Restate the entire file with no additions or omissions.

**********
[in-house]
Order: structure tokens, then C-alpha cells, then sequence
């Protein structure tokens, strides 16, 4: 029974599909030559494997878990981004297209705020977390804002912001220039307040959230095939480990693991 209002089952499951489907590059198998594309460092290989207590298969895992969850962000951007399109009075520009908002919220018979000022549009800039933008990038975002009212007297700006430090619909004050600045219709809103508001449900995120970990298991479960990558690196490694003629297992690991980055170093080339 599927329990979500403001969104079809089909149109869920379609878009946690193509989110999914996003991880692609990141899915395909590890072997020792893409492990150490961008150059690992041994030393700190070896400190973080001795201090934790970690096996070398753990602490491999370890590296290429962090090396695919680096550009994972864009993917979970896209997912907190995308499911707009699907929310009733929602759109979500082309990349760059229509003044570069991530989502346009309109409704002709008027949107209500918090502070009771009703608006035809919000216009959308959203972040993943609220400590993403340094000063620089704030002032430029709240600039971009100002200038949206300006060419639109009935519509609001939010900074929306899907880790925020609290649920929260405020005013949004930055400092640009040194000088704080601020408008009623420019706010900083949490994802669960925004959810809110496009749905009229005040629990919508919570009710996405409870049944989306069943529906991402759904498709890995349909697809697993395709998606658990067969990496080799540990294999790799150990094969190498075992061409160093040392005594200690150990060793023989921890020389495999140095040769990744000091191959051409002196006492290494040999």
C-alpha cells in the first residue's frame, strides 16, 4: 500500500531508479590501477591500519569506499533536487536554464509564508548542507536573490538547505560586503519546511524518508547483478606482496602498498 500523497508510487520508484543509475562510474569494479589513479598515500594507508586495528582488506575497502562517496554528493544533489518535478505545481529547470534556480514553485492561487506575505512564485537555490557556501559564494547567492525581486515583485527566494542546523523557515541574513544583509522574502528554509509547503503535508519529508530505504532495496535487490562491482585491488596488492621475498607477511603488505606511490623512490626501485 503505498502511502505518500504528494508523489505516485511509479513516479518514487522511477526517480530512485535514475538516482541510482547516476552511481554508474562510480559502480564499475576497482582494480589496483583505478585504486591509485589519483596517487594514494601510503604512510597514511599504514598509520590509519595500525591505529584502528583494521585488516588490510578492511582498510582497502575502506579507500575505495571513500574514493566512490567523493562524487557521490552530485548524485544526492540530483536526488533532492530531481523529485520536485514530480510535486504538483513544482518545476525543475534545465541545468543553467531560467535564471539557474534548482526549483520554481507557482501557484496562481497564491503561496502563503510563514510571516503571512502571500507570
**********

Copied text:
[in-house]
Order: structure tokens, then C-alpha cells, then sequence
């Protein structure tokens, strides 16, 4: 029974599909030559494997878990981004297209705020977390804002912001220039307040959230095939480990693991 209002089952499951489907590059198998594309460092290989207590298969895992969850962000951007399109009075520009908002919220018979000022549009800039933008990038975002009212007297700006430090619909004050600045219709809103508001449900995120970990298991479960990558690196490694003629297992690991980055170093080339 599927329990979500403001969104079809089909149109869920379609878009946690193509989110999914996003991880692609990141899915395909590890072997020792893409492990150490961008150059690992041994030393700190070896400190973080001795201090934790970690096996070398753990602490491999370890590296290429962090090396695919680096550009994972864009993917979970896209997912907190995308499911707009699907929310009733929602759109979500082309990349760059229509003044570069991530989502346009309109409704002709008027949107209500918090502070009771009703608006035809919000216009959308959203972040993943609220400590993403340094000063620089704030002032430029709240600039971009100002200038949206300006060419639109009935519509609001939010900074929306899907880790925020609290649920929260405020005013949004930055400092640009040194000088704080601020408008009623420019706010900083949490994802669960925004959810809110496009749905009229005040629990919508919570009710996405409870049944989306069943529906991402759904498709890995349909697809697993395709998606658990067969990496080799540990294999790799150990094969190498075992061409160093040392005594200690150990060793023989921890020389495999140095040769990744000091191959051409002196006492290494040999």
C-alpha cells in the first residue's frame, strides 16, 4: 500500500531508479590501477591500519569506499533536487536554464509564508548542507536573490538547505560586503519546511524518508547483478606482496602498498 500523497508510487520508484543509475562510474569494479589513479598515500594507508586495528582488506575497502562517496554528493544533489518535478505545481529547470534556480514553485492561487506575505512564485537555490557556501559564494547567492525581486515583485527566494542546523523557515541574513544583509522574502528554509509547503503535508519529508530505504532495496535487490562491482585491488596488492621475498607477511603488505606511490623512490626501485 503505498502511502505518500504528494508523489505516485511509479513516479518514487522511477526517480530512485535514475538516482541510482547516476552511481554508474562510480559502480564499475576497482582494480589496483583505478585504486591509485589519483596517487594514494601510503604512510597514511599504514598509520590509519595500525591505529584502528583494521585488516588490510578492511582498510582497502575502506579507500575505495571513500574514493566512490567523493562524487557521490552530485548524485544526492540530483536526488533532492530531481523529485520536485514530480510535486504538483513544482518545476525543475534545465541545468543553467531560467535564471539557474534548482526549483520554481507557482501557484496562481497564491503561496502563503510563514510571516503571512502571500507570